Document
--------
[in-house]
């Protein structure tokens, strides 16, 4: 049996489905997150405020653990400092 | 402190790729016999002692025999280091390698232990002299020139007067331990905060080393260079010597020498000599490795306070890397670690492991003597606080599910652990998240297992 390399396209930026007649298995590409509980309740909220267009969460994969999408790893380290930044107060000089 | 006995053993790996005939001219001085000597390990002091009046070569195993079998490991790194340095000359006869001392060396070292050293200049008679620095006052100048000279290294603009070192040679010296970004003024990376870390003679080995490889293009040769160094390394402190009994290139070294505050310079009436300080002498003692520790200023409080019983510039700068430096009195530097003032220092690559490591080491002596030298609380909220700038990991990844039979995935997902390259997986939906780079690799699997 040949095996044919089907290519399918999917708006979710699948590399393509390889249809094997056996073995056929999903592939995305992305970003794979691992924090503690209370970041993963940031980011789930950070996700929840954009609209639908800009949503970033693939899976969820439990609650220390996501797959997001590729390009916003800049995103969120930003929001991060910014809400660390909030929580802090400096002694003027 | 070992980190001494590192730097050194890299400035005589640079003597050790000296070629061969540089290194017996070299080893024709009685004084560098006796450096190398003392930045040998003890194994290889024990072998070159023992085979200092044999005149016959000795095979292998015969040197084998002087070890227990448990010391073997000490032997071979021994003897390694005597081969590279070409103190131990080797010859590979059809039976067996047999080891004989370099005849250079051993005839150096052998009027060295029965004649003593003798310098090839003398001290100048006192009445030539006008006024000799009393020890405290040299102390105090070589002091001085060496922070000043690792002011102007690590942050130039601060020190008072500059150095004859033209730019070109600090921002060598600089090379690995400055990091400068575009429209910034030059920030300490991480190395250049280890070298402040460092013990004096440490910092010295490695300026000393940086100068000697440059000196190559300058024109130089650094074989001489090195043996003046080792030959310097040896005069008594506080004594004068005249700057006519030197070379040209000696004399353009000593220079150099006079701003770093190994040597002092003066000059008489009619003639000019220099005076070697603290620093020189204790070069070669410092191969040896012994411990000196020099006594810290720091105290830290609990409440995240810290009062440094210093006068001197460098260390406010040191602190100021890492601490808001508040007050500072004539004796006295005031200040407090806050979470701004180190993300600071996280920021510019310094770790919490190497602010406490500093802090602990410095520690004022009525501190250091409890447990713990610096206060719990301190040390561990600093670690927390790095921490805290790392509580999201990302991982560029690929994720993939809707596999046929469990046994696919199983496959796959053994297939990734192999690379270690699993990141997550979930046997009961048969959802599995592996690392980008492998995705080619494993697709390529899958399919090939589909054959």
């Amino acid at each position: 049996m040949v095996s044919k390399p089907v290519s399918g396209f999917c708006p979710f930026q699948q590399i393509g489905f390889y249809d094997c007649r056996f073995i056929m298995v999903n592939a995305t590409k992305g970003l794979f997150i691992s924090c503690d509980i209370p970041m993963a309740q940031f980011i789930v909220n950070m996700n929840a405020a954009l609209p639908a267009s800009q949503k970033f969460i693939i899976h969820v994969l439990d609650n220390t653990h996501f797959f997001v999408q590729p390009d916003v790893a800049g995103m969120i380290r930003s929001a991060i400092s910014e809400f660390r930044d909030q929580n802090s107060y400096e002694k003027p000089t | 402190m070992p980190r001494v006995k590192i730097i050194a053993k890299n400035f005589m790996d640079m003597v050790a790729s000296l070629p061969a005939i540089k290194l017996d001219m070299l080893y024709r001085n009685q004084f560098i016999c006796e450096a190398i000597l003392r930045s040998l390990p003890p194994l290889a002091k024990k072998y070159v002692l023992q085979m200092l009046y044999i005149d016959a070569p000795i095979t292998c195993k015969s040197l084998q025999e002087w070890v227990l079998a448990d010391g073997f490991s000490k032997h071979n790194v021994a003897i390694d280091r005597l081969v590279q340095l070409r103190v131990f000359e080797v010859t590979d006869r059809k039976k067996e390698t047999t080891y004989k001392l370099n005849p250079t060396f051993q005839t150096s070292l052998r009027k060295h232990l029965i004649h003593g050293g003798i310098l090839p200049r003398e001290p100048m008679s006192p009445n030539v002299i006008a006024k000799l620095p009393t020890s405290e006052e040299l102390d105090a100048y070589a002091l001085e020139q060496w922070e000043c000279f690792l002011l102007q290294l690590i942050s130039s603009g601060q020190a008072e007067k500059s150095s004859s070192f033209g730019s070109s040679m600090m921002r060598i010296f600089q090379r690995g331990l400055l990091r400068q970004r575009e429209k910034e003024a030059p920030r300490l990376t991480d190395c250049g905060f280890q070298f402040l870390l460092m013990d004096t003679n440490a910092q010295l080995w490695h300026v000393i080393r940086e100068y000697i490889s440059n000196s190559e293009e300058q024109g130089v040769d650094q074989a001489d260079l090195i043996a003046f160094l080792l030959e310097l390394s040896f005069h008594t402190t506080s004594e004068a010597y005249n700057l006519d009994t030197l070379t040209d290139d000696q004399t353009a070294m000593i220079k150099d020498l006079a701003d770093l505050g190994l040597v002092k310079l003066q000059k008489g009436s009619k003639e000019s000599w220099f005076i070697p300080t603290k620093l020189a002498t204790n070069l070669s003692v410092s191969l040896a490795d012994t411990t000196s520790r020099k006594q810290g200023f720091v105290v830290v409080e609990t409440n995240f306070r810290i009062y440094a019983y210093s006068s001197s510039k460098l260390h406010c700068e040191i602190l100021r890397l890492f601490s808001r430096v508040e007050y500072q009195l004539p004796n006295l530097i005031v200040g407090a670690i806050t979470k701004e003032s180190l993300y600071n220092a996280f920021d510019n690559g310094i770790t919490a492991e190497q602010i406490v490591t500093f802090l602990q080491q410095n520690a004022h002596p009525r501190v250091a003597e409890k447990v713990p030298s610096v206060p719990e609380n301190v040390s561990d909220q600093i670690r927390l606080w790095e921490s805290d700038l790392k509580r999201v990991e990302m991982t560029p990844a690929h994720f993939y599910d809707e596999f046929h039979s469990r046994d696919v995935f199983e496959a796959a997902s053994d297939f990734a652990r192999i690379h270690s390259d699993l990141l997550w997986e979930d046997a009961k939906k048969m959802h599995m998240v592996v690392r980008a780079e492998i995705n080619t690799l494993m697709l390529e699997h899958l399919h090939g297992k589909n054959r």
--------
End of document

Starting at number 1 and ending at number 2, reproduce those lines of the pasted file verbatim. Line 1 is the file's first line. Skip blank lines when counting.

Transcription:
[in-house]
């Protein structure tokens, strides 16, 4: 049996489905997150405020653990400092 | 402190790729016999002692025999280091390698232990002299020139007067331990905060080393260079010597020498000599490795306070890397670690492991003597606080599910652990998240297992 390399396209930026007649298995590409509980309740909220267009969460994969999408790893380290930044107060000089 | 006995053993790996005939001219001085000597390990002091009046070569195993079998490991790194340095000359006869001392060396070292050293200049008679620095006052100048000279290294603009070192040679010296970004003024990376870390003679080995490889293009040769160094390394402190009994290139070294505050310079009436300080002498003692520790200023409080019983510039700068430096009195530097003032220092690559490591080491002596030298609380909220700038990991990844039979995935997902390259997986939906780079690799699997 040949095996044919089907290519399918999917708006979710699948590399393509390889249809094997056996073995056929999903592939995305992305970003794979691992924090503690209370970041993963940031980011789930950070996700929840954009609209639908800009949503970033693939899976969820439990609650220390996501797959997001590729390009916003800049995103969120930003929001991060910014809400660390909030929580802090400096002694003027 | 070992980190001494590192730097050194890299400035005589640079003597050790000296070629061969540089290194017996070299080893024709009685004084560098006796450096190398003392930045040998003890194994290889024990072998070159023992085979200092044999005149016959000795095979292998015969040197084998002087070890227990448990010391073997000490032997071979021994003897390694005597081969590279070409103190131990080797010859590979059809039976067996047999080891004989370099005849250079051993005839150096052998009027060295029965004649003593003798310098090839003398001290100048006192009445030539006008006024000799009393020890405290040299102390105090070589002091001085060496922070000043690792002011102007690590942050130039601060020190008072500059150095004859033209730019070109600090921002060598600089090379690995400055990091400068575009429209910034030059920030300490991480190395250049280890070298402040460092013990004096440490910092010295490695300026000393940086100068000697440059000196190559300058024109130089650094074989001489090195043996003046080792030959310097040896005069008594506080004594004068005249700057006519030197070379040209000696004399353009000593220079150099006079701003770093190994040597002092003066000059008489009619003639000019220099005076070697603290620093020189204790070069070669410092191969040896012994411990000196020099006594810290720091105290830290609990409440995240810290009062440094210093006068001197460098260390406010040191602190100021890492601490808001508040007050500072004539004796006295005031200040407090806050979470701004180190993300600071996280920021510019310094770790919490190497602010406490500093802090602990410095520690004022009525501190250091409890447990713990610096206060719990301190040390561990600093670690927390790095921490805290790392509580999201990302991982560029690929994720993939809707596999046929469990046994696919199983496959796959053994297939990734192999690379270690699993990141997550979930046997009961048969959802599995592996690392980008492998995705080619494993697709390529899958399919090939589909054959």